Miles Bryan

26-year-old Cameron Largent lives with his mother in a big suburban house in Rock Springs. His favorite spot at home is the basement couch, where he’s set up to play the fantasy video game World of Warcraft.

“I’m a priest,” he says. “So my job is to run around and heal people. [my character] is the highest level you can get: level 100.”

Largent has had a lot of time to level up recently: he has been sober for six months. It’s the longest he has gone without drinking for years.

The Wyoming Chapter of the American Civil Liberties Union is closing permanently, making Wyoming the only state in the nation without an ACLU office.

The ACLU chapter in Wyoming is one of only a few across the country funded entirely by the national organization. It issued a statement saying the organization was cutting seven percent of its total budget, and the closure of the Wyoming office was a result of that “financial realignment”

Miles Bryan

When you hear “law enforcement” what do you picture? A police officer, a sheriff’s deputy, maybe a highway patrol trooper--but probably not a prison guard. That is a problem for Wyoming’s Department of Corrections recruiting division. Right now they’re 20 percent short of guards system wide. A lot of that shortage is due to recent growth in high paying energy jobs, but Corrections has struggled for many years with recruitment and retention, in Wyoming and across the country.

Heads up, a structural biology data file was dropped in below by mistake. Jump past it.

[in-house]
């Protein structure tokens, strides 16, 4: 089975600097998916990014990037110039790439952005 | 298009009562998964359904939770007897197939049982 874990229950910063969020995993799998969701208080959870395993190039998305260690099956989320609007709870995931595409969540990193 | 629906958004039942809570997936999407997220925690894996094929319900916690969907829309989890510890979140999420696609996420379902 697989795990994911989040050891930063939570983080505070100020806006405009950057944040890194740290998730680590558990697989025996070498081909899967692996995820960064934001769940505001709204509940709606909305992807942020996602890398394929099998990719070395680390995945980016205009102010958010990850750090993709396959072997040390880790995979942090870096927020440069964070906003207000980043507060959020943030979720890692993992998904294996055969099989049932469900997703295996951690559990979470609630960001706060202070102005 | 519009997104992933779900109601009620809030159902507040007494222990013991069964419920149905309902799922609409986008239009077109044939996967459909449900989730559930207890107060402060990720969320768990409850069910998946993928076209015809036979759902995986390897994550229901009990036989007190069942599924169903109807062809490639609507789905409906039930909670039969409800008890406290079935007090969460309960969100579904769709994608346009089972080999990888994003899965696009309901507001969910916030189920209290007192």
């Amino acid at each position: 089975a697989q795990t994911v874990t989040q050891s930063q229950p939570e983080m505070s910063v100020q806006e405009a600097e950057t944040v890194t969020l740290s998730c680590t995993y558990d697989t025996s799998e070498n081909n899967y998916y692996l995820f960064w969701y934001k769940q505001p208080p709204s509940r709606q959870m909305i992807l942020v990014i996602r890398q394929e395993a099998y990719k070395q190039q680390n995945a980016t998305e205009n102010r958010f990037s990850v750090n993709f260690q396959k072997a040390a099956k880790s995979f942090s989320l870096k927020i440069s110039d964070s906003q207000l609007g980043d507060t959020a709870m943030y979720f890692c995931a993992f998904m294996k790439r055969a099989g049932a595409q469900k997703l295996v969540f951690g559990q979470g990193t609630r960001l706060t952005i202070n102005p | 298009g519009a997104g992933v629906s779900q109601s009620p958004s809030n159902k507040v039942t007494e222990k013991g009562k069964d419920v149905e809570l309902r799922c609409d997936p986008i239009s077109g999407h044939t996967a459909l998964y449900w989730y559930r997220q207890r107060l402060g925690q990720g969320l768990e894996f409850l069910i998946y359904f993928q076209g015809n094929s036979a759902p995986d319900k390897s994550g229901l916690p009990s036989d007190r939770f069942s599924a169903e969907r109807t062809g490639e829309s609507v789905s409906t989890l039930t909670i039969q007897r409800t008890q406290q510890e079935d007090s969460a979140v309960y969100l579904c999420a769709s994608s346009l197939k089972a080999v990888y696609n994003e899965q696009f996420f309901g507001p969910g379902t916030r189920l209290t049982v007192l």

Micah Schweizer

In 1967, Rawlins resident Duane Shillinger was hired by the Wyoming State Penitentiary as a counselor. Later, through an unexpected turn of events, he ended up serving as warden for seventeen years. In this story, he remembers the transition from the 19th century facility to the current one, and the relationships he formed with inmates.

Department of Corrections Director Bob Lampert is asking lawmakers to support some proposed prison reforms.  He told the Joint Judiciary Committee that  Wyoming has one of the most successful correction systems in the nation in terms of its rate of return to prison. 

Wyoming to develop victim-offender dialog program

Jun 17, 2013

The Wyoming Board of Parole has approved the establishment of a victim-offender dialog program. The program will create an avenue for perpetrators and victims of a crime to meet in person and talk, which advocates say helps the healing process for both parties.

The Board of Parole’s Victim Services Coordinator, Randi Losalu, says this approach gives victims of crimes more of an opportunity to be heard. 

The Wyoming chapter of the American Civil Liberties Union says it’s been getting more complaints than in the past about medical and mental health care in the state’s jails and prisons.

The ACLU’s Jennifer Horvath says a common complaint is that when doctors outside the prison recommend that an inmate see a specialist, the prison refuses.

The Wyoming Chapter of the American Civil Liberties Union says that most complaints surrounding state prisons and jails involves improper medical of mental health care.  Much of that has to do with inmates not getting their necessary medication.  

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The women’s prison in Lusk is seeking funding for a nursery. That would enable inmates who give birth while incarcerated to keep their babies with them in prison for up to 18 months.

Warden Phil Myer says it’s usually better for newborns to be with their mothers – even in prison – than to live with relatives or foster parents, and he says taking care of a baby in prison also makes inmates less likely to commit further crimes.